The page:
SAN MATEO, Calif. — You can’t miss the sign atop the press box at the home football field of Junipero Serra High, an all-boys Catholic prep school.
“Brady Family Stadium.”
A donation by Patriots quarterback Tom Brady spearheaded the renovations at the picturesque stadium in San Mateo, a Silicon Valley suburb 15 miles south of San Francisco.
But those who know him best in this city of 100,000 say the wording of the sign is appropriate because of the role his family, including his parents and three sisters, played in raising one of the greatest professional quarterbacks who ever lived.
“This is one special family,” said Junipero Serra Athletic Director John Kirby, who caught Brady’s first-ever touchdown pass on the JV team a quarter-century ago.
“One thing I always noticed,” said Kirby, “is after every game you’d see the entire family, all his sisters, parents and even some aunts and uncles. They really stuck together. Tommy is definitely a product of that environment. His support system was special.”
Tommy, as he is known around here, has done and accomplished many things in the 22 years since he left for Ann Arbor, Michigan, and later Foxboro, the kind of accomplishments that lead to statues being built.
But one thing he has never done since graduating from Junipero Serra High, is play a football game before his family and friends in the Bay Area, home of the San Francisco 49ers, whose legendary quarterback, Joe Montana, was Brady’s boyhood hero.
Brady has played against every other NFL team in its home city except Tampa Bay — the last Buccaneers “home” game against the Patriots was played in London.
The one visit the Patriots made to San Francisco was in 2008, the year Brady was injured in the first half of the first game.
About three dozen of Brady’s family and closest friends will be gathering tonight at a restaurant to celebrate the rare occurrence.
“It’s crazy when you think about it,” said Maureen Brady, Tom’s eldest sister. “To play that many years and this being Tommy’s first game back home ... It’s special.”
Young Tom Brady
Brady grew up on Portola Drive, a tree-lined, upper-class neighborhood where homes are built close together because the land is so expensive. His parents still live there.
Competition was as much a part of the Brady household as breathing and eating.
“My fault,” said Tom Brady Sr. “I started it. Everything we did, and I mean everything, like running home from church, throwing a rock the farthest ... Everything was a competition. I guess it made things really fun, at least for the winner.”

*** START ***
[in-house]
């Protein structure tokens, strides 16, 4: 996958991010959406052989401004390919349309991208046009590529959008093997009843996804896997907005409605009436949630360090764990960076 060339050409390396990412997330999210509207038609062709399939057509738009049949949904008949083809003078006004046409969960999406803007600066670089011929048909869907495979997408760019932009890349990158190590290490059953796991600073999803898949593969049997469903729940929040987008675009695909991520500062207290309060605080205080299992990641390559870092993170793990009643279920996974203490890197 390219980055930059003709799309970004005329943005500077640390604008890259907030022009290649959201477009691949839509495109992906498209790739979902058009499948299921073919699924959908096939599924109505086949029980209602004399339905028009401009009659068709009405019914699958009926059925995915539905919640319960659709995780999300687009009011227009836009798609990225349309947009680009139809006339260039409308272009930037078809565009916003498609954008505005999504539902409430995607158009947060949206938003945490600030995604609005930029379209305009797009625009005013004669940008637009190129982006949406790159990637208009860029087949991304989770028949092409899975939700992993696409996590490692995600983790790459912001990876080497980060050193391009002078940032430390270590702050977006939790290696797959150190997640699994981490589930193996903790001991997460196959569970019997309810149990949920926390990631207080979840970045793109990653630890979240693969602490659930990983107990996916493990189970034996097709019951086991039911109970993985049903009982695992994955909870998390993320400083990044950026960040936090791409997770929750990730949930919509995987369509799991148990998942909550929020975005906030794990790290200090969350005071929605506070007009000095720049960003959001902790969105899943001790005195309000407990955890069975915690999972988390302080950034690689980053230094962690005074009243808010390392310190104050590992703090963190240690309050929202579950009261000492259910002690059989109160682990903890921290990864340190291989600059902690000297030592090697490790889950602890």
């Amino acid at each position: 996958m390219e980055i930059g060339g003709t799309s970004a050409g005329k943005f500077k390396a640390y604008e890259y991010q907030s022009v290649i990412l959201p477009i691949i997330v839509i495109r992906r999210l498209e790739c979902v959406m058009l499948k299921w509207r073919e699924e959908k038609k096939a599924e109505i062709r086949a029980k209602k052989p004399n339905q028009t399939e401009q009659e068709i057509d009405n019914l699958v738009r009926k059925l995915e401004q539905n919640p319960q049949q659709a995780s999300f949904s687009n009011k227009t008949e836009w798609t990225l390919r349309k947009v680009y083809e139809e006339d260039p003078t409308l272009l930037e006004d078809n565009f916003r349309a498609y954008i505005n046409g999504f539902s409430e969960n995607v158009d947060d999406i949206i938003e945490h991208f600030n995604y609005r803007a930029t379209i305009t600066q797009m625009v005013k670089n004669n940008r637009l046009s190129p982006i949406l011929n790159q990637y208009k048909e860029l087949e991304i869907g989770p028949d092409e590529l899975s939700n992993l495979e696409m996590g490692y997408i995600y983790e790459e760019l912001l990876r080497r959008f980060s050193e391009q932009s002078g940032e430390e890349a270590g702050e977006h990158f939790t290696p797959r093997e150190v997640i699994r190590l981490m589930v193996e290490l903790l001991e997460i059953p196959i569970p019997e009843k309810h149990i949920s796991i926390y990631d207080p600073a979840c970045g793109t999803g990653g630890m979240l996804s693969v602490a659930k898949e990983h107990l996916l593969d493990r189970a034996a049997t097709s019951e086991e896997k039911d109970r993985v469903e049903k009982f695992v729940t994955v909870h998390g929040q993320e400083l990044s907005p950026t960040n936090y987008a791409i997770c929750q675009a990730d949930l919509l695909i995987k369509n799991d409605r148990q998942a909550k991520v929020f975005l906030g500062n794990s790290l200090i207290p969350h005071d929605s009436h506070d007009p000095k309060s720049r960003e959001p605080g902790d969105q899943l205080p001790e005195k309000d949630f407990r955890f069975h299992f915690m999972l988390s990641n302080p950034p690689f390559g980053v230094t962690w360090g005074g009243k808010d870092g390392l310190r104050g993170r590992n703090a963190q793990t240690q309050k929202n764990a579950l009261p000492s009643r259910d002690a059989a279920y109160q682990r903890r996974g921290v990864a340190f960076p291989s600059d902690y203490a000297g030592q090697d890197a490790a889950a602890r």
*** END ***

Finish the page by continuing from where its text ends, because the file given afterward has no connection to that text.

Enter young Tommy Brady.
“He was 11 and we’re playing golf before going to a San Francisco Giants baseball game,” said Tom Sr. “And I’ve beaten him on every hole. We have these bets where I lose a dollar or he has to wash my car. And about the seventh hole, after several double-or-nothings, he owes me about 50 car washes.
“He hit a bad shot and throws his club halfway down the fairway,” said Brady. “I was ticked off. I told him to get his club and go back the car and wait for me until I finished. I get to the car and he’s crying his eyes out.”
About four hours later, after they had gone to a San Francisco Giants baseball game, Tommy wanted to play golf again before they went home.
“I said we would only on the premise that he absolutely promise that he would be a good sport. And he did,” said Brady. “About seven holes later, he threw his club again and we left. His temper got better as he got older, but he hated losing at an early age.”
Tom Sr. said early on, he and his wife, Galynn, offered their four children many activities, including sports.
“Whether it was guitar, ballet, piano ... we wanted them to try everything,” said Tom Sr. “But all of them always seemed to move toward sports, which was fine with Galynn and myself. We were both sports nuts.”
Tom Sr. said in one year they counted 315 games on the calendar involving their children.
“And you know what? Me or my wife was at every one of them,” said Tom Sr. “That was always important to us ... to have someone there.”
Brady, the youngest child, had some impressive role models before him in terms of talent.
Nancy, who is a year older than her brother, earned a scholarship to play softball at the University of California-Berkeley, later deciding to focus on school.